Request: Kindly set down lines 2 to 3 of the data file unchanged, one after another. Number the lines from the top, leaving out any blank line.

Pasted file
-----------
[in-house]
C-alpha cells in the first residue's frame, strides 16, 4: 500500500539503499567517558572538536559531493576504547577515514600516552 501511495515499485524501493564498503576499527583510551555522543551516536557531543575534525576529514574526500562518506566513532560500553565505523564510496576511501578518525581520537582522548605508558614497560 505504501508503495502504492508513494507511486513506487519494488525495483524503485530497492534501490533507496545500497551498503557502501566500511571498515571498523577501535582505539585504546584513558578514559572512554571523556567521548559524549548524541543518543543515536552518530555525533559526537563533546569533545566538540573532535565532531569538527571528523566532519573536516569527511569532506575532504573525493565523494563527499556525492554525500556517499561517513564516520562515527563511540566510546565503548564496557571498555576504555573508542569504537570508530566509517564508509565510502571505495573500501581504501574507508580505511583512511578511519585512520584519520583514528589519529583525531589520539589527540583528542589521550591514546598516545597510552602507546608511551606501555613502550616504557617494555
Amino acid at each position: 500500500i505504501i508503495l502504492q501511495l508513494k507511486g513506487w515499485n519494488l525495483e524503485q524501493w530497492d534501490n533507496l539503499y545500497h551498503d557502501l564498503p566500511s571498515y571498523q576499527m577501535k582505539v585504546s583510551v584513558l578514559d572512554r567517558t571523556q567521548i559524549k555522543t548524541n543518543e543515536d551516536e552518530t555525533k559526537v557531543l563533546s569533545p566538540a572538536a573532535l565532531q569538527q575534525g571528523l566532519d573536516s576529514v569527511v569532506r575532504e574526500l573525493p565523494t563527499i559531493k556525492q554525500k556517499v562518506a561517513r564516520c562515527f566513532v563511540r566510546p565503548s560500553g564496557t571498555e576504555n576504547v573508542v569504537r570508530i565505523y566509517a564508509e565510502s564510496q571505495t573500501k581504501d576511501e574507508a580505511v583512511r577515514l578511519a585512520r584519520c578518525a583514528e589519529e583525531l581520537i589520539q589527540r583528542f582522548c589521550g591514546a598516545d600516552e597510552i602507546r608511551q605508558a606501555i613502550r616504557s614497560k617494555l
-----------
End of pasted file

C-alpha cells in the first residue's frame, strides 16, 4: 500500500539503499567517558572538536559531493576504547577515514600516552 501511495515499485524501493564498503576499527583510551555522543551516536557531543575534525576529514574526500562518506566513532560500553565505523564510496576511501578518525581520537582522548605508558614497560 505504501508503495502504492508513494507511486513506487519494488525495483524503485530497492534501490533507496545500497551498503557502501566500511571498515571498523577501535582505539585504546584513558578514559572512554571523556567521548559524549548524541543518543543515536552518530555525533559526537563533546569533545566538540573532535565532531569538527571528523566532519573536516569527511569532506575532504573525493565523494563527499556525492554525500556517499561517513564516520562515527563511540566510546565503548564496557571498555576504555573508542569504537570508530566509517564508509565510502571505495573500501581504501574507508580505511583512511578511519585512520584519520583514528589519529583525531589520539589527540583528542589521550591514546598516545597510552602507546608511551606501555613502550616504557617494555
Amino acid at each position: 500500500i505504501i508503495l502504492q501511495l508513494k507511486g513506487w515499485n519494488l525495483e524503485q524501493w530497492d534501490n533507496l539503499y545500497h551498503d557502501l564498503p566500511s571498515y571498523q576499527m577501535k582505539v585504546s583510551v584513558l578514559d572512554r567517558t571523556q567521548i559524549k555522543t548524541n543518543e543515536d551516536e552518530t555525533k559526537v557531543l563533546s569533545p566538540a572538536a573532535l565532531q569538527q575534525g571528523l566532519d573536516s576529514v569527511v569532506r575532504e574526500l573525493p565523494t563527499i559531493k556525492q554525500k556517499v562518506a561517513r564516520c562515527f566513532v563511540r566510546p565503548s560500553g564496557t571498555e576504555n576504547v573508542v569504537r570508530i565505523y566509517a564508509e565510502s564510496q571505495t573500501k581504501d576511501e574507508a580505511v583512511r577515514l578511519a585512520r584519520c578518525a583514528e589519529e583525531l581520537i589520539q589527540r583528542f582522548c589521550g591514546a598516545d600516552e597510552i602507546r608511551q605508558a606501555i613502550r616504557s614497560k617494555l